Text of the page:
• missy

    I was wondering about this very topic actually. In bits and pieces in your writting I was seeing all of the places that you compromised (your life is ready for marriage now. Biologically now is a good time for kids for you etc)and zero of his. You’re gambling a lot that this proposal will come through and he’s gambling…nothing. I don’t hear you talking about how his plans have changed or his life trajectory has altered or how his ability to have a different partner and kids are at risk. Yours are. That’s a lot of power to give to another person. That’s I’m sure in part why you’re so nervous about this engagement thing. It’s public proof of his committment to match his words. I kept hoping that their were compromises on his side that you simply weren’t writing about. Still do.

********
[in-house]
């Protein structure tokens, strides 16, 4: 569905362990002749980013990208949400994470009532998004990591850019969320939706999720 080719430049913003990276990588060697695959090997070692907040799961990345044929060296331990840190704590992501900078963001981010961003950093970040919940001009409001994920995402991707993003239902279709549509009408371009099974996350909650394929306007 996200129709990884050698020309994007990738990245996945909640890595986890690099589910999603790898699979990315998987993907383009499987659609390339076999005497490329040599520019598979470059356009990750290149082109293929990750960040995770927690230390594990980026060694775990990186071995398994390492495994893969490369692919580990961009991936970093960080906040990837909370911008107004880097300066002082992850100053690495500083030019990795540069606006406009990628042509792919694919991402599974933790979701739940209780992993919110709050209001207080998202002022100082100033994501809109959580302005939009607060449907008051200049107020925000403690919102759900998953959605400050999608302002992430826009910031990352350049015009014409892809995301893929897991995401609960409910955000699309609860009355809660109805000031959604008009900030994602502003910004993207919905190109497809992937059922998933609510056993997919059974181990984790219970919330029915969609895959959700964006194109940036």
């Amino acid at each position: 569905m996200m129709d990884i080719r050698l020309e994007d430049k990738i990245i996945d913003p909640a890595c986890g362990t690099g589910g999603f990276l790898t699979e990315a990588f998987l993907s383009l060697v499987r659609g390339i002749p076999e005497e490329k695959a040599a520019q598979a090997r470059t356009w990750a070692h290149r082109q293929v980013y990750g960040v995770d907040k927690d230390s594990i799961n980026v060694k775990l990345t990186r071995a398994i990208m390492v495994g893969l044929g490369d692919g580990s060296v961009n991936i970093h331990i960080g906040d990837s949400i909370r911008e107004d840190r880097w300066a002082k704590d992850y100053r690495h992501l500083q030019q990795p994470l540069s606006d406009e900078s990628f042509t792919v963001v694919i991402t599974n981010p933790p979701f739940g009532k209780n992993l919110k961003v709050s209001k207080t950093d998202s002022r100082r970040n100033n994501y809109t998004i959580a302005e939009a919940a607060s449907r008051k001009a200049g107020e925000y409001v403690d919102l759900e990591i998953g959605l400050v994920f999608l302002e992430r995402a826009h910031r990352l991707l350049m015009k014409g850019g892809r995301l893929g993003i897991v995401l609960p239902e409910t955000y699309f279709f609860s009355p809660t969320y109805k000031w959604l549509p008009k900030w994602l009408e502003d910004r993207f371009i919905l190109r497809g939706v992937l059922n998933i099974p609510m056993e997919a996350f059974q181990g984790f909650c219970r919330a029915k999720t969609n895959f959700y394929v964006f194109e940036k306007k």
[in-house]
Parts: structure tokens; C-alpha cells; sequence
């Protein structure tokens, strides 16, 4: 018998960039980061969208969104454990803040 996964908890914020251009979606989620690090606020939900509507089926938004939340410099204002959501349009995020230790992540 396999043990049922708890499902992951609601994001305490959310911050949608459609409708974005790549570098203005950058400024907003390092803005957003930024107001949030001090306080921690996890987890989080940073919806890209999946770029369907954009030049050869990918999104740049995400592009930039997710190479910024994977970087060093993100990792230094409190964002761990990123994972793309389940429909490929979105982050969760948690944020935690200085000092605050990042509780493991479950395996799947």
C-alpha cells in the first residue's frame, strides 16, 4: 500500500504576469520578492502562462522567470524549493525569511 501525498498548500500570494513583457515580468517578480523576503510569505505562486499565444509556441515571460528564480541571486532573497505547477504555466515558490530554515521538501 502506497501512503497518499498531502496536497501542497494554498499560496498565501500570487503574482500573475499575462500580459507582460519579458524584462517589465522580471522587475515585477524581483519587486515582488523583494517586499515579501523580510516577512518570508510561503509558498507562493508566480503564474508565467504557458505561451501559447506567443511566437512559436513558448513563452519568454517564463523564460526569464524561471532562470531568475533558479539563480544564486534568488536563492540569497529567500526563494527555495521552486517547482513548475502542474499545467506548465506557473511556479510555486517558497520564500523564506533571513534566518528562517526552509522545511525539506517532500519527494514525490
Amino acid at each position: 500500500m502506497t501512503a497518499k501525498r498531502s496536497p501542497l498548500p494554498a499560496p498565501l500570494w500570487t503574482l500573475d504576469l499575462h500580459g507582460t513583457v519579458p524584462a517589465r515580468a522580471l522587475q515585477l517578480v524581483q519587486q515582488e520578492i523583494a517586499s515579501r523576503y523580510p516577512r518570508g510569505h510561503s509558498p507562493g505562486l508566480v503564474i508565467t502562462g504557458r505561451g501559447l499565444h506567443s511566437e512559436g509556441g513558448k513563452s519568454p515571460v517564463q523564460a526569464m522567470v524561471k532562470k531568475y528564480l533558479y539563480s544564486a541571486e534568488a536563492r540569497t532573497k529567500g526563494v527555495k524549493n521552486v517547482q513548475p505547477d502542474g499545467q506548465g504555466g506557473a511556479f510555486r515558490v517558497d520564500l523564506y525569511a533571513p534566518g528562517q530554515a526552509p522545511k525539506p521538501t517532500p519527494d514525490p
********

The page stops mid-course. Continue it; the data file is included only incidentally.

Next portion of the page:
He needs to learn to flex his schedule, especially if you guys are as in agreement as you say about your long term plans. That’s good practice for marriage when he’s going to have to deal with things that are far less than perfect. And things that are 100% about making you feel better. I think for many of us here that’s why red flags are starting to appear on the field. He’s 100% comfortable and you’re not and he’s fine with that.

    The question now is how long will it be okay with you that his pride comes before your feelings? I think you might feel more in control (and you should be in control of your own destiny!!) if you said listen: I hear you when you said you want time to get your things in order, “manpride” or whatever. However, equally this is really important to me. My feelings are as important to this relationship as your pride. So where is the compromise here? What do you think is a reasonable amount of time to get the space you need? Are you willing to lose me over this?